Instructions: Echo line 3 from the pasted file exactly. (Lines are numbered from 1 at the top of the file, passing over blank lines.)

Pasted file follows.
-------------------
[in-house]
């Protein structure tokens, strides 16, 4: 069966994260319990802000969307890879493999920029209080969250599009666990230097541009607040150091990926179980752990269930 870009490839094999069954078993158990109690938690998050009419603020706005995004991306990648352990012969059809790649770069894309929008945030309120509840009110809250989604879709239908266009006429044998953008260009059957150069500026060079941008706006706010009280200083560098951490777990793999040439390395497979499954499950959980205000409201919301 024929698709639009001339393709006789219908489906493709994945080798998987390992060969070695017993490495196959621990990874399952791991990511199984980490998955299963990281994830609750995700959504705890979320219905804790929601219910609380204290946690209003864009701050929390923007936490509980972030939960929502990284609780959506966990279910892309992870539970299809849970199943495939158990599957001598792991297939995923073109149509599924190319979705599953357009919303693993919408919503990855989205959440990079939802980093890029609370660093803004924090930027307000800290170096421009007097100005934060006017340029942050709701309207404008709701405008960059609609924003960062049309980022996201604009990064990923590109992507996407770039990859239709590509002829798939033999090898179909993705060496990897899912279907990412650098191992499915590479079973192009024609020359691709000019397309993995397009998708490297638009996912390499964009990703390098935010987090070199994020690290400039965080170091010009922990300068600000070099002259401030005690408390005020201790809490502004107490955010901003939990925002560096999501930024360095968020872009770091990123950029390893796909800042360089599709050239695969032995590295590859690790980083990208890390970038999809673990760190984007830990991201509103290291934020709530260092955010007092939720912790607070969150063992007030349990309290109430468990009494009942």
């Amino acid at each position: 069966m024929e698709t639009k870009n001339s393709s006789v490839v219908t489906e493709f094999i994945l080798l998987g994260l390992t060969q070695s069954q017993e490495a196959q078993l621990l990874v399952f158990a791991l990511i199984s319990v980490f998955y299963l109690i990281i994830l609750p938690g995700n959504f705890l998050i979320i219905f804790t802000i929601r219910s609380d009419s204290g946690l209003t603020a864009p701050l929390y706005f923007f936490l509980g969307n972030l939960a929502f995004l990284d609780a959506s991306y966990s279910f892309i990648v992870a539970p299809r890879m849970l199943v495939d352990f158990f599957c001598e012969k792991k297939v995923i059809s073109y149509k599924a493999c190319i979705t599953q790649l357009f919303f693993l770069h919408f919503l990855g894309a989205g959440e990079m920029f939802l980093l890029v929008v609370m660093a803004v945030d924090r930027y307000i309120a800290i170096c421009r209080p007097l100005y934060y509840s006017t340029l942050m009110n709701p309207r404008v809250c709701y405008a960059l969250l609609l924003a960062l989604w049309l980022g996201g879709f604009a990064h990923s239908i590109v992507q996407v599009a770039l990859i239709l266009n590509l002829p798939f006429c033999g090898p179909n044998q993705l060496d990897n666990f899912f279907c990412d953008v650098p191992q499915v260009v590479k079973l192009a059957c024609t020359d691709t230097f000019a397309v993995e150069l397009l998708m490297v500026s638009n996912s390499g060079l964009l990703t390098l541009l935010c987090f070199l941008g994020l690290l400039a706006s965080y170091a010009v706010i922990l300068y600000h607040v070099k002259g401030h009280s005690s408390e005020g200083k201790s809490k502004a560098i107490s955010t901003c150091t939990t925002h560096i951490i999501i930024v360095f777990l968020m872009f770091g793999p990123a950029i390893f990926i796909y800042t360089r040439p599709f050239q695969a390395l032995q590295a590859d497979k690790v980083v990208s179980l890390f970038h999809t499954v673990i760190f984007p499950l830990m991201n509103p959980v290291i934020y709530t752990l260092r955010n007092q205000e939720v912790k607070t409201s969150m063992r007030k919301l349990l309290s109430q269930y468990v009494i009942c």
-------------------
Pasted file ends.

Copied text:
């Amino acid at each position: 069966m024929e698709t639009k870009n001339s393709s006789v490839v219908t489906e493709f094999i994945l080798l998987g994260l390992t060969q070695s069954q017993e490495a196959q078993l621990l990874v399952f158990a791991l990511i199984s319990v980490f998955y299963l109690i990281i994830l609750p938690g995700n959504f705890l998050i979320i219905f804790t802000i929601r219910s609380d009419s204290g946690l209003t603020a864009p701050l929390y706005f923007f936490l509980g969307n972030l939960a929502f995004l990284d609780a959506s991306y966990s279910f892309i990648v992870a539970p299809r890879m849970l199943v495939d352990f158990f599957c001598e012969k792991k297939v995923i059809s073109y149509k599924a493999c190319i979705t599953q790649l357009f919303f693993l770069h919408f919503l990855g894309a989205g959440e990079m920029f939802l980093l890029v929008v609370m660093a803004v945030d924090r930027y307000i309120a800290i170096c421009r209080p007097l100005y934060y509840s006017t340029l942050m009110n709701p309207r404008v809250c709701y405008a960059l969250l609609l924003a960062l989604w049309l980022g996201g879709f604009a990064h990923s239908i590109v992507q996407v599009a770039l990859i239709l266009n590509l002829p798939f006429c033999g090898p179909n044998q993705l060496d990897n666990f899912f279907c990412d953008v650098p191992q499915v260009v590479k079973l192009a059957c024609t020359d691709t230097f000019a397309v993995e150069l397009l998708m490297v500026s638009n996912s390499g060079l964009l990703t390098l541009l935010c987090f070199l941008g994020l690290l400039a706006s965080y170091a010009v706010i922990l300068y600000h607040v070099k002259g401030h009280s005690s408390e005020g200083k201790s809490k502004a560098i107490s955010t901003c150091t939990t925002h560096i951490i999501i930024v360095f777990l968020m872009f770091g793999p990123a950029i390893f990926i796909y800042t360089r040439p599709f050239q695969a390395l032995q590295a590859d497979k690790v980083v990208s179980l890390f970038h999809t499954v673990i760190f984007p499950l830990m991201n509103p959980v290291i934020y709530t752990l260092r955010n007092q205000e939720v912790k607070t409201s969150m063992r007030k919301l349990l309290s109430q269930y468990v009494i009942c």